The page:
Learning to carry memories with ease
By Ronnie Michel
The beach. It’s one of my favorite places to pray and ponder, sit and sleep, read and write.
It’s also the place I’ve avoided for the past two summers. I couldn’t imagine returning without my sister Kay. While other family members occasionally joined us, Kay and I were the consistent beachgoers. Our last trip held no clues it would be our last. There was no indication she would die three months later.
Last week, I returned to the beach with my husband’s side of the family. It was good to be back, great to see relatives who traveled from Texas, New York, Illinois, and Georgia, and to create new memories of sun and fun-filled days. But it would have been a lot better for me had I not looked at Facebook.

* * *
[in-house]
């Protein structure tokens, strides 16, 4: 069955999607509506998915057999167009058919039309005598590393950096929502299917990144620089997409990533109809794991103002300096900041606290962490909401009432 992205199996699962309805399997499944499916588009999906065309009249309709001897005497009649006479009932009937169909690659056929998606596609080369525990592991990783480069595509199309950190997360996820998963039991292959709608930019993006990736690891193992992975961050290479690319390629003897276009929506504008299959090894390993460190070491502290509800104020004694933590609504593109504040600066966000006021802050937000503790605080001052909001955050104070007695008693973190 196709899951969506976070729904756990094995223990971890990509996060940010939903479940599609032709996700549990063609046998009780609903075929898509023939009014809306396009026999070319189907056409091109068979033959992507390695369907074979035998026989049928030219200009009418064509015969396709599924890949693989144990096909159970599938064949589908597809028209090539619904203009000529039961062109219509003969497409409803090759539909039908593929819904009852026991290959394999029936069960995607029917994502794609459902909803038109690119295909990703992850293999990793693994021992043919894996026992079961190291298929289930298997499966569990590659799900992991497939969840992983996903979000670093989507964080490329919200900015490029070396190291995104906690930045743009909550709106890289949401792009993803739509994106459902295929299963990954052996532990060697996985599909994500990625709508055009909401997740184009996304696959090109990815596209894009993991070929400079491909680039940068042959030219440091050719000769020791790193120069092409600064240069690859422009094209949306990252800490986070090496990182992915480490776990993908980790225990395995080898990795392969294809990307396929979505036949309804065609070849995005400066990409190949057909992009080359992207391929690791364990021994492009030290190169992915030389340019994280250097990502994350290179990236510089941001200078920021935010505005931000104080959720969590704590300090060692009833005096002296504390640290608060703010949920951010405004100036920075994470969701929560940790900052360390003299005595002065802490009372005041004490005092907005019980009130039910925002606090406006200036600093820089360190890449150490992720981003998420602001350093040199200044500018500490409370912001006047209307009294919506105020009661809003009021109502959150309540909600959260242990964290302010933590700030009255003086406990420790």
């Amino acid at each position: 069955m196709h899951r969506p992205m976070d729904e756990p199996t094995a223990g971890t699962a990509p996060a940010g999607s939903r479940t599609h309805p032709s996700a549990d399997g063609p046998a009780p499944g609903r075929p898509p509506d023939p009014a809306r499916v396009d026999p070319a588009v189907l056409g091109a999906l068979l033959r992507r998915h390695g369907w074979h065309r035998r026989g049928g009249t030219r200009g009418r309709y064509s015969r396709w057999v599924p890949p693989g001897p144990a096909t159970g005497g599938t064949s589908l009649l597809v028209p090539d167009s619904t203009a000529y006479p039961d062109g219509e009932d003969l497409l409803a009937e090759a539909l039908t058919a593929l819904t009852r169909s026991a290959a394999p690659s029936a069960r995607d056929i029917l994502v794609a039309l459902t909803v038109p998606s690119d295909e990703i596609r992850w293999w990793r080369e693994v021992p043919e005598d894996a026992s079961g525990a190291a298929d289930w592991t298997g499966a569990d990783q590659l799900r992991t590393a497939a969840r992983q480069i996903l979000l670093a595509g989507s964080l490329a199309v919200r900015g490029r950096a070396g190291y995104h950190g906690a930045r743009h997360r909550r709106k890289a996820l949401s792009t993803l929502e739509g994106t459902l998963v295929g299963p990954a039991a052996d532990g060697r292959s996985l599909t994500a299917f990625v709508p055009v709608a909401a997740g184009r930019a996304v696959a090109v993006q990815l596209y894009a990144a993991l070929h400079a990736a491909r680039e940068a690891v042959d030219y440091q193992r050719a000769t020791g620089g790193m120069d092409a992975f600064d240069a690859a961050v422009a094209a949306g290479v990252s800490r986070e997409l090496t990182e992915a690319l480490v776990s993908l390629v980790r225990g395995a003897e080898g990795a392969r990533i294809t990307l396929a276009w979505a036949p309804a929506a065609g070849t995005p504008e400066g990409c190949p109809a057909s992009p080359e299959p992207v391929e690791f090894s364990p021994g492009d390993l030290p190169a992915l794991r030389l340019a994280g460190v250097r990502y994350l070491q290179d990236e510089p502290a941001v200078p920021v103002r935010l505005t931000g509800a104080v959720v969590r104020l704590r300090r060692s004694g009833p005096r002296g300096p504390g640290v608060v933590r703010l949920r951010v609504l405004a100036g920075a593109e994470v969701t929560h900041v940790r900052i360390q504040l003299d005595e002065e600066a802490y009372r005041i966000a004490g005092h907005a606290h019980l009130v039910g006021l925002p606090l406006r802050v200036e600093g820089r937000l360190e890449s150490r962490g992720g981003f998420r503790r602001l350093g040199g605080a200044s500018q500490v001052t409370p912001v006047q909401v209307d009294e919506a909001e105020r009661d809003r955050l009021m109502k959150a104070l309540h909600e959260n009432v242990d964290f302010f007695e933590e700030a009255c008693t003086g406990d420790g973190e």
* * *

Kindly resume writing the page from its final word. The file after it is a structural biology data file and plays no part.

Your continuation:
Right before heading to dinner in my brother-in-law’s condo, I glanced at Facebook and a three-year old video popped up on my account. On the exact day in 2018, on my last beach trip with Kay, I had scanned a room filled with relatives having dinner and captioned the post, “I never want to forget nights like these.”
Also without warning, a line from an old song filled my mind. “Make new friends, but keep the old, one is silver and the other gold.” I felt a challenge to apply those words to my memories.
The times I shared with Kay are golden. For the rest of the week, Facebook memories made me smile, even if the smile started off a little shaky and I kept the volume off until I could emotionally brace myself. Watching granddaughters Caroline and Emma Kate experience the Gulf for the first time while visiting with 33 family members on the beach is silver.
My silver and gold sets of memories are precious and valuable, but different. Just as I don’t hesitate to mix silver and gold jewelry, I’m learning to walk with ease as I carry memories – the old and the new.
Ronny can be reached at firstname.lastname@example.org.